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Nasin v. Hongli Clean Energy Tech. Corp.

United States District Court, D. New Jersey

November 21, 2017

JARROD NASIN, individually and on behalf of all others similarly situated, Plaintiffs,


          WILLIAM J. MARTINI, U.S.D.J.

         Before the Court are two competing motions from Plaintiffs Glenn Ellis and Marcel Lecours Jr. (collectively, “Ellis Movants”) and Yajun Zhai, William Dubois, Adrian Parker, Joe Traylor, and Anthony Sallustro (collectively, “Zhai Movants”), under the Private Securities Litigation Reform Act of 1995 (“PSLRA”), requesting appointment as lead plaintiffs and approval of their selection of counsel.[1] 15 U.S.C. § 78u-4(a)(3)(B). This Court has jurisdiction under 28 U.S.C. § 1331 and Section 27 of the Securities Exchange Act of 1934 (the “Exchange Act”). The matter was taken on submission without oral argument. Fed.R.Civ.P. 78(b). For the reasons stated below, the Zhai Movants' motion is GRANTED and the Ellis Movants' motion is DENIED.

         I. BACKGROUND

         This is a federal securities action on behalf of purchasers of Hongli Clean Energy Technologies Corporation (“Hongli”) securities between the proposed class periods. The class seeks to recover damages and pursue remedies under Sections 10(b) and 20(a) of the Exchange Act and Rule 10b-5 promulgated thereunder against Hongli, a Florida corporation that is a vertically integrated coal and coke producer based in the People's Republic of China.

         The facts relevant to the present motions are taken from two Complaints filed against Hongli and its chief executive and financial officers (jointly, “Defendants”). Civ. No. 17-3244, ECF No. 1 (“Nasin Complaint”); Civ. No. 17-4762, ECF No. 1 (“Ellis Complaint”). The Complaints, both filed in this District against the Defendants, make similar factual and legal allegations but differ on the class period. The Ellis Complaint contends to use an expanded class period-the furthest date allowed under the statute of limitations-while the Nasin Complaint argues its shorter class period is “far more realistic.” The Complaints allege, essentially, that Defendants issued materially false and misleading public statements as to Hongli's business and financial condition that deceived investors, artificially inflated the price of Hongli publicly traded securities, and caused Plaintiffs and other members of the public to purchase stock at artificially inflated prices. Nasin Compl. ¶¶ 15-22, 45-47. Specifically, in a disagreement that ended with Defendants dismissing its independent auditor, Defendants failed to disclose an improper recording of an impairment expense on its assets. Id. at 23. As a result, Hongli's public statements were materially false and misleading. Id. at ¶¶ 23, 25. With trading suspended on Hongli's shares, its securities are now illiquid and rendered worthless. Id. at ¶ 28.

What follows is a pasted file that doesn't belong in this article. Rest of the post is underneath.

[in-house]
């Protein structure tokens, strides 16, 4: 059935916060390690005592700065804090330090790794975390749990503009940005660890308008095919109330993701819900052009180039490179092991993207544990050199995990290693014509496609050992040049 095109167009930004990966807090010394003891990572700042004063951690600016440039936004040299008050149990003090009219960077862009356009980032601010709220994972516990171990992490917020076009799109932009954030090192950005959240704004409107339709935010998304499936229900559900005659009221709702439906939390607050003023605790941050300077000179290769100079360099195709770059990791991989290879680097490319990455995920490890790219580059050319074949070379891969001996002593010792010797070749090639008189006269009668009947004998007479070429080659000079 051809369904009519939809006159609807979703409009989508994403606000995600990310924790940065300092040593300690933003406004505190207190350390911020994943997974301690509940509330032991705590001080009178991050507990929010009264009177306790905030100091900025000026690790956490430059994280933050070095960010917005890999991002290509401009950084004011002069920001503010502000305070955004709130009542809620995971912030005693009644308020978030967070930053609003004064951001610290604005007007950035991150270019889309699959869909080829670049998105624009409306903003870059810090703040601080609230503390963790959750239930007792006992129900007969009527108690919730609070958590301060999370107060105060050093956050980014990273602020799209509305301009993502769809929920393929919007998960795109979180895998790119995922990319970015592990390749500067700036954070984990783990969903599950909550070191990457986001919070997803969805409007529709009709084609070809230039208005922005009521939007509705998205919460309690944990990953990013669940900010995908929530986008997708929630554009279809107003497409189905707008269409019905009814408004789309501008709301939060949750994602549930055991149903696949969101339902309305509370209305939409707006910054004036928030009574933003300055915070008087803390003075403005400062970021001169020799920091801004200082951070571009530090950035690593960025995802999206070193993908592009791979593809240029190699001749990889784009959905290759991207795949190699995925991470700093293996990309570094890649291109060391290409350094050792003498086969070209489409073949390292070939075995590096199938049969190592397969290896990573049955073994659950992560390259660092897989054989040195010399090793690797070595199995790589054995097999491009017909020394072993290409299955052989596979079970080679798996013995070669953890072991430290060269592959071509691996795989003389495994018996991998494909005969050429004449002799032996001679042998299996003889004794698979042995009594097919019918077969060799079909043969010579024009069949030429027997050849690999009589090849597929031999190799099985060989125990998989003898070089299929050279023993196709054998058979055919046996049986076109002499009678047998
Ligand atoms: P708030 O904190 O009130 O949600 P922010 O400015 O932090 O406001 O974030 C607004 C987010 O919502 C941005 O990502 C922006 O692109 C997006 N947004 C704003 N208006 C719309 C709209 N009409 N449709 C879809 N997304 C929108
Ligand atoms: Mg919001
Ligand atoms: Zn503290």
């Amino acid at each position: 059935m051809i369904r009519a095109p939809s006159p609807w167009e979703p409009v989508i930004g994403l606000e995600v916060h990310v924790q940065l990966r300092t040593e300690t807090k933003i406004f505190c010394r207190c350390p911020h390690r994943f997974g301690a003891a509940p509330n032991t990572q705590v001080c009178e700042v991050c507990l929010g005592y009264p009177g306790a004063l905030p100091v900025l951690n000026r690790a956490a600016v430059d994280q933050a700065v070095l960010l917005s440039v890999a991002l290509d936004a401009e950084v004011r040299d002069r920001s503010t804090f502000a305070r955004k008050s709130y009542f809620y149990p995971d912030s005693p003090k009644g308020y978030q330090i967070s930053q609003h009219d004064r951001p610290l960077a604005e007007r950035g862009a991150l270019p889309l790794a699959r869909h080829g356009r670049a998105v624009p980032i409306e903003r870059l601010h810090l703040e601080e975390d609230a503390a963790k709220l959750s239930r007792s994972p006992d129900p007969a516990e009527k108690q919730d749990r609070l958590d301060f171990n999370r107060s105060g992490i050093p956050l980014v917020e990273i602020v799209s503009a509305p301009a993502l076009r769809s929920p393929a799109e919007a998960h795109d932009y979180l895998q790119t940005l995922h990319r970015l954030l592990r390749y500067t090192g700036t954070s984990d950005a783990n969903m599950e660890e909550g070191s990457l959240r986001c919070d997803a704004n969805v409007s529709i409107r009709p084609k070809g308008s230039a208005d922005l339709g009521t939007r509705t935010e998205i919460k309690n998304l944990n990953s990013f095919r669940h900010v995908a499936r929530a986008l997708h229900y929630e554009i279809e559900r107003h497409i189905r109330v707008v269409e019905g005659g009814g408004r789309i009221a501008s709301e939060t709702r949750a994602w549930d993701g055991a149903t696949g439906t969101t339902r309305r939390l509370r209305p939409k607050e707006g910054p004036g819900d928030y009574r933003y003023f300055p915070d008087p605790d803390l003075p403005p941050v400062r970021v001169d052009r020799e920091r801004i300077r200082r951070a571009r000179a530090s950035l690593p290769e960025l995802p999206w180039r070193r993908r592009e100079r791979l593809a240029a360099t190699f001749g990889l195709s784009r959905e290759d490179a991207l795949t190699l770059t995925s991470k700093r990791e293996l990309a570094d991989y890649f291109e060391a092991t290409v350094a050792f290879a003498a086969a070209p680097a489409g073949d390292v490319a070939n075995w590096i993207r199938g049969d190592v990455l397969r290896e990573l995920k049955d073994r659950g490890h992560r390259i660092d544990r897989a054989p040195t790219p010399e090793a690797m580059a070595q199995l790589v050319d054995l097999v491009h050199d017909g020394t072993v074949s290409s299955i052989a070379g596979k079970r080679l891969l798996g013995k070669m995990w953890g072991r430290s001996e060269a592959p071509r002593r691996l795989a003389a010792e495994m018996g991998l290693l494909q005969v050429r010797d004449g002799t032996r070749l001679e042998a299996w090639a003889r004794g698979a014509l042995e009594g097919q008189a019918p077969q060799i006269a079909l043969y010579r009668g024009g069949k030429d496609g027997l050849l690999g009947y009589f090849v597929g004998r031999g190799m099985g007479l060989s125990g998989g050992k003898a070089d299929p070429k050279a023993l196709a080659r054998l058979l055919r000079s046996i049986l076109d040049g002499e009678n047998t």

The Court will first determine whether the Zhai or Ellis Movants should serve as lead plaintiff and then address the selection of lead counsel. Although the Court concludes the Ellis Movants are the presumptive lead plaintiff because they suffered the largest financial loss and made a prima facie showing of adequacy and typicality, the Zhai Movants have successfully rebutted the presumption by showing the Ellis Movants are subject to a unique defense and otherwise qualify as the most adequate plaintiff.

         A. The PSLRA

         With the purpose of identifying a party who can vigorously prosecute the class members' interest, the PSLRA outlines how to select a lead plaintiff. See, e.g., In re Cendant Corp. Sec. Litig., 404 F.3d 173, 192 (3d Cir. 2005). The procedure involves two steps in that “the court first identifies the presumptive lead plaintiff, and then determines whether any member of the putative class has rebutted the presumption.” In re Cendant Corp. Litig., 264 F.3d 201, 262 (3d Cir. 2001) (citing 15 U.S.C. § 78u-4(a)(3)(B)(iii)(I)-(II)).